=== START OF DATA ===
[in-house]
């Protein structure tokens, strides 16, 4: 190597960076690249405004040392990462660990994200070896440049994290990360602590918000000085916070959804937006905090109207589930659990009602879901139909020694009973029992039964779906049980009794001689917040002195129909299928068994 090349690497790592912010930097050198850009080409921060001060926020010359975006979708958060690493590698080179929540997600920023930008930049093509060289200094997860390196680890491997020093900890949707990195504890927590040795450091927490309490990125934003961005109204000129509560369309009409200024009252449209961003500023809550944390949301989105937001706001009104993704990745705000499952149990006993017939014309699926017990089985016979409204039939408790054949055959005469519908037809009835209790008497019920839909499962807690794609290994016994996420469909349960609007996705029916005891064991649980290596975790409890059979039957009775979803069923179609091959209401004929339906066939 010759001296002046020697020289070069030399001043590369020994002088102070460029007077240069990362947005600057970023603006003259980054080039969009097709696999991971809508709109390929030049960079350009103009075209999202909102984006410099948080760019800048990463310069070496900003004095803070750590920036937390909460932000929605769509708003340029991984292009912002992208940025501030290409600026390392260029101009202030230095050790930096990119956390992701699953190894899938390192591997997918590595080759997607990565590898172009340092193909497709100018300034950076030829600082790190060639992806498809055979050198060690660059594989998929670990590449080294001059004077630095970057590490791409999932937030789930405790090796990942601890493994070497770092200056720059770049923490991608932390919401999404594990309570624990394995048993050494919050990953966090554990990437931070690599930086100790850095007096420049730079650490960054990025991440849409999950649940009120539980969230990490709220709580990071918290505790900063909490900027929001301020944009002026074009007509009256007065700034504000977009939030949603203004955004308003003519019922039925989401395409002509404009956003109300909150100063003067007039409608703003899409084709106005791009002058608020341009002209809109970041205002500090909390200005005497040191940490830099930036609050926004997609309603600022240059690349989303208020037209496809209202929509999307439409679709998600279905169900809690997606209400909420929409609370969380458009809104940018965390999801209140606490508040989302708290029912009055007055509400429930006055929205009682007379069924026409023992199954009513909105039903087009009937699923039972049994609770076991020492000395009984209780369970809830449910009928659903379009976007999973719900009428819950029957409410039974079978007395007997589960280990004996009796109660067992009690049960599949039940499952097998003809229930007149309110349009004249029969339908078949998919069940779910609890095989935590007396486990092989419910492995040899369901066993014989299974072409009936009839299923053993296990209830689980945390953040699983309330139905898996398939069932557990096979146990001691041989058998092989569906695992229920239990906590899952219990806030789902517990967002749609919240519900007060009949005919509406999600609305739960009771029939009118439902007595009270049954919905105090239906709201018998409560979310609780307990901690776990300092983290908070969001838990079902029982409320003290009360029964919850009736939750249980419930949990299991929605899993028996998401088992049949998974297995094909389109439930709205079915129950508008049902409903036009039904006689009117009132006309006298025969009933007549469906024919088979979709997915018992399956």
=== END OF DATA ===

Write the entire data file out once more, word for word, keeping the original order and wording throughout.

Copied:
[in-house]
């Protein structure tokens, strides 16, 4: 190597960076690249405004040392990462660990994200070896440049994290990360602590918000000085916070959804937006905090109207589930659990009602879901139909020694009973029992039964779906049980009794001689917040002195129909299928068994 090349690497790592912010930097050198850009080409921060001060926020010359975006979708958060690493590698080179929540997600920023930008930049093509060289200094997860390196680890491997020093900890949707990195504890927590040795450091927490309490990125934003961005109204000129509560369309009409200024009252449209961003500023809550944390949301989105937001706001009104993704990745705000499952149990006993017939014309699926017990089985016979409204039939408790054949055959005469519908037809009835209790008497019920839909499962807690794609290994016994996420469909349960609007996705029916005891064991649980290596975790409890059979039957009775979803069923179609091959209401004929339906066939 010759001296002046020697020289070069030399001043590369020994002088102070460029007077240069990362947005600057970023603006003259980054080039969009097709696999991971809508709109390929030049960079350009103009075209999202909102984006410099948080760019800048990463310069070496900003004095803070750590920036937390909460932000929605769509708003340029991984292009912002992208940025501030290409600026390392260029101009202030230095050790930096990119956390992701699953190894899938390192591997997918590595080759997607990565590898172009340092193909497709100018300034950076030829600082790190060639992806498809055979050198060690660059594989998929670990590449080294001059004077630095970057590490791409999932937030789930405790090796990942601890493994070497770092200056720059770049923490991608932390919401999404594990309570624990394995048993050494919050990953966090554990990437931070690599930086100790850095007096420049730079650490960054990025991440849409999950649940009120539980969230990490709220709580990071918290505790900063909490900027929001301020944009002026074009007509009256007065700034504000977009939030949603203004955004308003003519019922039925989401395409002509404009956003109300909150100063003067007039409608703003899409084709106005791009002058608020341009002209809109970041205002500090909390200005005497040191940490830099930036609050926004997609309603600022240059690349989303208020037209496809209202929509999307439409679709998600279905169900809690997606209400909420929409609370969380458009809104940018965390999801209140606490508040989302708290029912009055007055509400429930006055929205009682007379069924026409023992199954009513909105039903087009009937699923039972049994609770076991020492000395009984209780369970809830449910009928659903379009976007999973719900009428819950029957409410039974079978007395007997589960280990004996009796109660067992009690049960599949039940499952097998003809229930007149309110349009004249029969339908078949998919069940779910609890095989935590007396486990092989419910492995040899369901066993014989299974072409009936009839299923053993296990209830689980945390953040699983309330139905898996398939069932557990096979146990001691041989058998092989569906695992229920239990906590899952219990806030789902517990967002749609919240519900007060009949005919509406999600609305739960009771029939009118439902007595009270049954919905105090239906709201018998409560979310609780307990901690776990300092983290908070969001838990079902029982409320003290009360029964919850009736939750249980419930949990299991929605899993028996998401088992049949998974297995094909389109439930709205079915129950508008049902409903036009039904006689009117009132006309006298025969009933007549469906024919088979979709997915018992399956």